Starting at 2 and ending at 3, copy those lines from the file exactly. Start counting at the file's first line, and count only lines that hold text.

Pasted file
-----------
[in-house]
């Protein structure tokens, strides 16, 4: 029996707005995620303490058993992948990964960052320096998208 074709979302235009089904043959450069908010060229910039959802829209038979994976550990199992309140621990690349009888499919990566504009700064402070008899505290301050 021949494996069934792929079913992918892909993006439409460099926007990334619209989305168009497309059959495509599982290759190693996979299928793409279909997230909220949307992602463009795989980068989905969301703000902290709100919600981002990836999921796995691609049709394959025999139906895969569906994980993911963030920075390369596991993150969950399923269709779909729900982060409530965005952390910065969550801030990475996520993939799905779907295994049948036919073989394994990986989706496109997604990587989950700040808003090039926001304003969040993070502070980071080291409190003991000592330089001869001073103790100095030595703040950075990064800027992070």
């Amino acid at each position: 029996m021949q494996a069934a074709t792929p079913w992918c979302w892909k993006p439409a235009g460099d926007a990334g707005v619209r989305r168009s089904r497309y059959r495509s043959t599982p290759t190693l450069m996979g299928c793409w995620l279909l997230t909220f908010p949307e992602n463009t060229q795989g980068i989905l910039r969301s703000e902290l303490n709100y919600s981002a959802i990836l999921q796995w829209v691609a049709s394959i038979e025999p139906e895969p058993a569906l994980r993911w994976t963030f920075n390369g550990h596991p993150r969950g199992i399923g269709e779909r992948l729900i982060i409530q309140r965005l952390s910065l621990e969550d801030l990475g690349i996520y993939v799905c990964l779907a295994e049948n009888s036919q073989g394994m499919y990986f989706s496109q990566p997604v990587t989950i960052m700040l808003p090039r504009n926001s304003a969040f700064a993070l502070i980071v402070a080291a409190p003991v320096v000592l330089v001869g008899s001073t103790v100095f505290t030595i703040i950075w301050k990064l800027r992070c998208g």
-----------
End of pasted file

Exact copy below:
């Protein structure tokens, strides 16, 4: 029996707005995620303490058993992948990964960052320096998208 074709979302235009089904043959450069908010060229910039959802829209038979994976550990199992309140621990690349009888499919990566504009700064402070008899505290301050 021949494996069934792929079913992918892909993006439409460099926007990334619209989305168009497309059959495509599982290759190693996979299928793409279909997230909220949307992602463009795989980068989905969301703000902290709100919600981002990836999921796995691609049709394959025999139906895969569906994980993911963030920075390369596991993150969950399923269709779909729900982060409530965005952390910065969550801030990475996520993939799905779907295994049948036919073989394994990986989706496109997604990587989950700040808003090039926001304003969040993070502070980071080291409190003991000592330089001869001073103790100095030595703040950075990064800027992070």
């Amino acid at each position: 029996m021949q494996a069934a074709t792929p079913w992918c979302w892909k993006p439409a235009g460099d926007a990334g707005v619209r989305r168009s089904r497309y059959r495509s043959t599982p290759t190693l450069m996979g299928c793409w995620l279909l997230t909220f908010p949307e992602n463009t060229q795989g980068i989905l910039r969301s703000e902290l303490n709100y919600s981002a959802i990836l999921q796995w829209v691609a049709s394959i038979e025999p139906e895969p058993a569906l994980r993911w994976t963030f920075n390369g550990h596991p993150r969950g199992i399923g269709e779909r992948l729900i982060i409530q309140r965005l952390s910065l621990e969550d801030l990475g690349i996520y993939v799905c990964l779907a295994e049948n009888s036919q073989g394994m499919y990986f989706s496109q990566p997604v990587t989950i960052m700040l808003p090039r504009n926001s304003a969040f700064a993070l502070i980071v402070a080291a409190p003991v320096v000592l330089v001869g008899s001073t103790v100095f505290t030595i703040i950075w301050k990064l800027r992070c998208g």